Jeremy Bentham didn’t just create a design for a prison he was also a distinguished philosopher and social reformer and a strong advocate of freedom of expression. Which may help to explain why in his will he instructed an auto-icon to be made of himself. What’s an auto-icon? I hear you ask – basically his corpse on display in a cabinet. The cabinet (below) which is still on view at University College London contains Bentham's preserved skeleton, dressed in his own clothes, and topped off by a wax head. Jezza'sAutoIcon

Here is old ‘Jezza’ Bentham who has been ‘imprisoned’ and under surveillance in his little cabinet  since 1850 - a bit ironic that don’t you think? Worse than being in a Brazilian prison, at least in there you get to have the occasional pedal.

The panopticon highlights how control can be exercised over individuals. The observed accept the surveillance as normal and behave accordingly. Cyclists are in a similar position on Strava, they assume that they are being watched by their followers and others (and they are probably right) and they change their behaviour because they are under surveillance. They ride further, more frequently or faster, particularly over certain segments, (admit it – you know you do it) because they think their followers will be watching. Strava is therefore, a mechanism of control  a ‘virtual’ panopticon controlling cyclists who are never fully aware of the presence of the all-seeing 'panoptic gaze’ of others. 

The surveillance that takes place on Strava is between two people who are often both the watcher and the watched (the prisoner and the guard). In my research I describe the surveillance that takes place on Strava as being lateral (cyclist to cyclist - sideways rather than top-down), participatory (as an element of the Strava ‘game’) and as social (because Strava is a form of social media). 
While surveillance is often regarded in a negative way, as a form of control or discipline it can also be a form of entertainment and it is clear from my research that some cyclists regard being under surveillance as a positive, whilst at the same time conceding that they change their cycling behaviour because of it.
This is what 'Don' a self-described racing cyclist thinks of Strava.
I think Strava has a very positive effect on my cycling participation. It fosters healthy competition amongst riders with leader boards and segments. It makes me go out and ride when I say I will as there is evidence of the ride - very helpful on a miserable day, even more helpful on a windy day when KOMs can be gained! Giving Kudos for a tough ride and receiving Kudos also encourage me to ride faster/longer/harder (email interview response)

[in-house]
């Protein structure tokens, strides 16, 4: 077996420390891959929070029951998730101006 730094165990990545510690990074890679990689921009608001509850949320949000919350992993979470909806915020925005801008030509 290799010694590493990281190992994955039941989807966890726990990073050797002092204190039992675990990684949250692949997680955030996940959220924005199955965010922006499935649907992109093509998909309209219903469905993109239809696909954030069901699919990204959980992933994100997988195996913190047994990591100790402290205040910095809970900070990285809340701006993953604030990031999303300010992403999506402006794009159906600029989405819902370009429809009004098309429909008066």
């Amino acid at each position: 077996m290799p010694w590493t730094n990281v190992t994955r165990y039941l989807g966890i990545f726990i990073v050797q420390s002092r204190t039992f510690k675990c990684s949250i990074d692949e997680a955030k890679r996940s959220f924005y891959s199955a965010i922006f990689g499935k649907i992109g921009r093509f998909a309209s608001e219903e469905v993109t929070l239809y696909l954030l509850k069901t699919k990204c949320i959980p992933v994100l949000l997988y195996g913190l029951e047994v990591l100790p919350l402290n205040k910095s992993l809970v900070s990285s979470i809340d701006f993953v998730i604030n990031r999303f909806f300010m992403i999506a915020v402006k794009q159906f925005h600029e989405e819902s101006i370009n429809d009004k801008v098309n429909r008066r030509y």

'Amelia' a self-described fitness cyclist has a similar view.
If I get a QOM on Strava it makes me feel good and I like to see how my times compare to other female cyclists. Knowing that other people can see what rides I have done makes me want to ride longer, faster, more. Everyone wants other people to see how much training they are doing and to receive positive comments and encouragement from their fellow cyclists. (email interview response)

In the virtual panopticon of Strava we are both the prisoners and the guards, watching, judging and changing the behaviour of one another as we share our ride data We know that we are being watched and we change our cycling behaviour to impress our followers. We are conscious of this state of constant and permanent visibility and that is the appeal, that’s what brings us back to share and share again. I am willing to admit that the first thing I do when I get back from a ride is plug the Garmin in to the lap top and while it connects I think up a catchy ride description MyStrava and I know a lot of other people who do the same thing, you probably do too, because you have got them under surveillance!

If reading this post felt bit like ‘doing time’ next week’s post will feel like 'parole' its a bit lighter, one the topics is escapism. Talking of lighter – the answer to the question posed on last week’s post, the weight of the 14 bottles was 8.4 kgs – that's got to make a difference surely!